Lesson in Adolescence
My Antonia and "Araby", two different stories that have many compelling ties. Araby and My Antonia are connected in that they both deal with relationships and a person's desires. Although they both have strong characters that reveal many human attributes, they both have their differences. In the following, James Joyce's character in "Araby" and Jim Burden in Will Cather's My Antonia will be examined.
To begin, the young boy in "Araby" was on a quest for the ideal love. The quest ends in failure but results in an inner awareness and a first step into manhood. The story consists of a grown man's remembered experience, for a man who looks back to a particular moment of intense meaning and insight tells the story in retrospect. As such, the boy's experience is not restricted to youth's encounter with first love. Rather, it is a description of a continuing problem all through life: the incompatibility of his ideal love, with the bleakness of reality.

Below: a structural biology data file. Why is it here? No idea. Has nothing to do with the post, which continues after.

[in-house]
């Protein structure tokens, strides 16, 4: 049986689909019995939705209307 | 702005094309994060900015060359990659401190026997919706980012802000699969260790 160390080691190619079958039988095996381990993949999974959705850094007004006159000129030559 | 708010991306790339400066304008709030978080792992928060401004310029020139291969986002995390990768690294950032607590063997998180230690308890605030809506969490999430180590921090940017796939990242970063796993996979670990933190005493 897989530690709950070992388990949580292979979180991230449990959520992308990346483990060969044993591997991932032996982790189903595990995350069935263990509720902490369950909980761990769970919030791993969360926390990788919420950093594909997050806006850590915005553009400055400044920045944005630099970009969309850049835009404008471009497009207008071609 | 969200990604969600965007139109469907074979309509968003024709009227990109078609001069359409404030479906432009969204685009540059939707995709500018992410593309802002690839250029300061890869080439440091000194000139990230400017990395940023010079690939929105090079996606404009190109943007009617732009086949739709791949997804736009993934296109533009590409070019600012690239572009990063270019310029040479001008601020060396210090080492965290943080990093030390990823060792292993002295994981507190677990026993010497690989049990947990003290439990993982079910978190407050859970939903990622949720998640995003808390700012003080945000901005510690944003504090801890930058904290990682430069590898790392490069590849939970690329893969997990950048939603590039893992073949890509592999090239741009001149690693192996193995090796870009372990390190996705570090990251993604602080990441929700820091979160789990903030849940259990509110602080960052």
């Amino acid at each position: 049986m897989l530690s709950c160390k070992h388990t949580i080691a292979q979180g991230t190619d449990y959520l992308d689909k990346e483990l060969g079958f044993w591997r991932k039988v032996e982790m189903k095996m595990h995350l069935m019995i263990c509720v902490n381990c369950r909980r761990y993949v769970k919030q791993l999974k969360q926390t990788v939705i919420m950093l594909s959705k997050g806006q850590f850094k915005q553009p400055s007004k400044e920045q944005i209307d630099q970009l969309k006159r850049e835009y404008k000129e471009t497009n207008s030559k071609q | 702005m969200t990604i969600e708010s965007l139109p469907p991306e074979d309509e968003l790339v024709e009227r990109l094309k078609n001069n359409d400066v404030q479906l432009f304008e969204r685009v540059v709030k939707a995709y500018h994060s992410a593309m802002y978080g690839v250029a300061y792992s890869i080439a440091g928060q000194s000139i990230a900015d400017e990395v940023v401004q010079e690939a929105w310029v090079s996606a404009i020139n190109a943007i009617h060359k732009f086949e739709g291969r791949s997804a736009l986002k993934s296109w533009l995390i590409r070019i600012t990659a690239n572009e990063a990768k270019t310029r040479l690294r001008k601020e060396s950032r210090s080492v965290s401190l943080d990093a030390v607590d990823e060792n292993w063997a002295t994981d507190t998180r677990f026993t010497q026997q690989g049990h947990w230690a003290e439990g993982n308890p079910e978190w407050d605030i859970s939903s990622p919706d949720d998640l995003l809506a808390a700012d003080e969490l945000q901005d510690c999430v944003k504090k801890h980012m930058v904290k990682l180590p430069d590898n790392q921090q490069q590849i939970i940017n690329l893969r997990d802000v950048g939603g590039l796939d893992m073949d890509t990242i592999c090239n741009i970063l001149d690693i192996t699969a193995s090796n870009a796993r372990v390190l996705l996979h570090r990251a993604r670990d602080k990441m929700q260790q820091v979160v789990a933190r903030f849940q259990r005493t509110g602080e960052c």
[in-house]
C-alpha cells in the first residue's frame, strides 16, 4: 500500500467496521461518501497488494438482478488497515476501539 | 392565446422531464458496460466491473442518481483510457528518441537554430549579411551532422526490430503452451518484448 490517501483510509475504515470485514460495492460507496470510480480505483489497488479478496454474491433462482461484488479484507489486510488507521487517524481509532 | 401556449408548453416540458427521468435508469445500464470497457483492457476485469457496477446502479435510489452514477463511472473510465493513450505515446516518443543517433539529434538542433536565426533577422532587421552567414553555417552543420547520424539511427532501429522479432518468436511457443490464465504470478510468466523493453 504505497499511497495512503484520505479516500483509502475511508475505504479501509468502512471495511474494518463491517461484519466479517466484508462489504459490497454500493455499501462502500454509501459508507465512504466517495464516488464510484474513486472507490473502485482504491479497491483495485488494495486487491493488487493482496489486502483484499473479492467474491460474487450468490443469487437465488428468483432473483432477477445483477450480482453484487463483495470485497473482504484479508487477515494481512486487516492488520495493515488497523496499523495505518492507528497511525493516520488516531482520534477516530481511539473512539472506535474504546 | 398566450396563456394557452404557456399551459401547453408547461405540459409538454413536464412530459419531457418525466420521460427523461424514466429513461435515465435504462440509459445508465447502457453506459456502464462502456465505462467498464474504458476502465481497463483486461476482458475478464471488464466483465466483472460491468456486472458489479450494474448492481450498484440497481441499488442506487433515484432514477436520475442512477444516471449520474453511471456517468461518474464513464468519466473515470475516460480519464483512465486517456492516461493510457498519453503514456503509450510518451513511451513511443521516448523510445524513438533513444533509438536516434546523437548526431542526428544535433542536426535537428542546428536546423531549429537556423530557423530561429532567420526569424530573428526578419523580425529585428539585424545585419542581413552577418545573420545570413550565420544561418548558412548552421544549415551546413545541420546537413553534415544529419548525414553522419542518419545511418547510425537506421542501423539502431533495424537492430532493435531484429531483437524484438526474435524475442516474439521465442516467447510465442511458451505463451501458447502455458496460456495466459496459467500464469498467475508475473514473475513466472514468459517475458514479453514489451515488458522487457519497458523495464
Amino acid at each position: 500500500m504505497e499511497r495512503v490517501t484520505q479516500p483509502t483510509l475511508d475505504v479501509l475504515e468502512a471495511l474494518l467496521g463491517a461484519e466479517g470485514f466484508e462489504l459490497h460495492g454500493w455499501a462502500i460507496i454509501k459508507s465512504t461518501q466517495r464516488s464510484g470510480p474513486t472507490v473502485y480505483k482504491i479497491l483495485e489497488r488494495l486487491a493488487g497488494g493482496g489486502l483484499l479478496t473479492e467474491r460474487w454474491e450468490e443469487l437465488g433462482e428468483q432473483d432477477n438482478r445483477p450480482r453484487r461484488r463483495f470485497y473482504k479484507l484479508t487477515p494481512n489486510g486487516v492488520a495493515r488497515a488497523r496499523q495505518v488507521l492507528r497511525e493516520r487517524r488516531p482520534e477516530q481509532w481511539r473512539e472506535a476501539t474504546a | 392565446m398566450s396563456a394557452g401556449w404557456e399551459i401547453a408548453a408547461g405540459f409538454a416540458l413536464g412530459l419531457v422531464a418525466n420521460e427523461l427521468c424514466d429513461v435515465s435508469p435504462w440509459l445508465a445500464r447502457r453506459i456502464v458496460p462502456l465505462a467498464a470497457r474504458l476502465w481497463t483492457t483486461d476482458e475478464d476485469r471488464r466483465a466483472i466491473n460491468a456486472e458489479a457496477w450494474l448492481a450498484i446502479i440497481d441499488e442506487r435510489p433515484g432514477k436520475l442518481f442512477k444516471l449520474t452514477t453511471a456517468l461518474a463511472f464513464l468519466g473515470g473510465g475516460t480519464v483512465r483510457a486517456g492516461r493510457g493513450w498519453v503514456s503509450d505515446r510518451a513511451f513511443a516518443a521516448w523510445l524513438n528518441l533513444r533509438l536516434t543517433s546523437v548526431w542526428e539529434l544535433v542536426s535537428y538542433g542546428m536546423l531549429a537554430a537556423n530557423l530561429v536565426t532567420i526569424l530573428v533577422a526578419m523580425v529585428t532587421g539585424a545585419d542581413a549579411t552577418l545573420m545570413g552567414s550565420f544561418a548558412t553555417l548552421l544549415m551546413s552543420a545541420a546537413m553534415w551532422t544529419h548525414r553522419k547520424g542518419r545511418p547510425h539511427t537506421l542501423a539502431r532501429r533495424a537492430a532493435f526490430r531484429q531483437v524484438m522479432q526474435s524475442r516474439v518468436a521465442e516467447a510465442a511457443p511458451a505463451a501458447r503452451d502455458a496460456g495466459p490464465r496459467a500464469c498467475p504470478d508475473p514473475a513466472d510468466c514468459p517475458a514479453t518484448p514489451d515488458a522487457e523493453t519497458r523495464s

This boy who first experiences, and the man who has not forgotten provides for the rendering of a story of first love told by a narrator who, with his wider, adult vision, can reveal the story's meaning. Every morning before school the boy lies on the floor in the front parlor peeking out through a crack in the blind of the door, watching and waiting for the girl next door to emerge from her house and walk to school. He is shy and still boyish. He follows her, walks silently past, not daring to speak, overcome with a confused sense of desire and adoration. In his mind she is both an angel to be worshipped and a woman to be desired. His eyes are often full of tears ( 5). We begin to see that...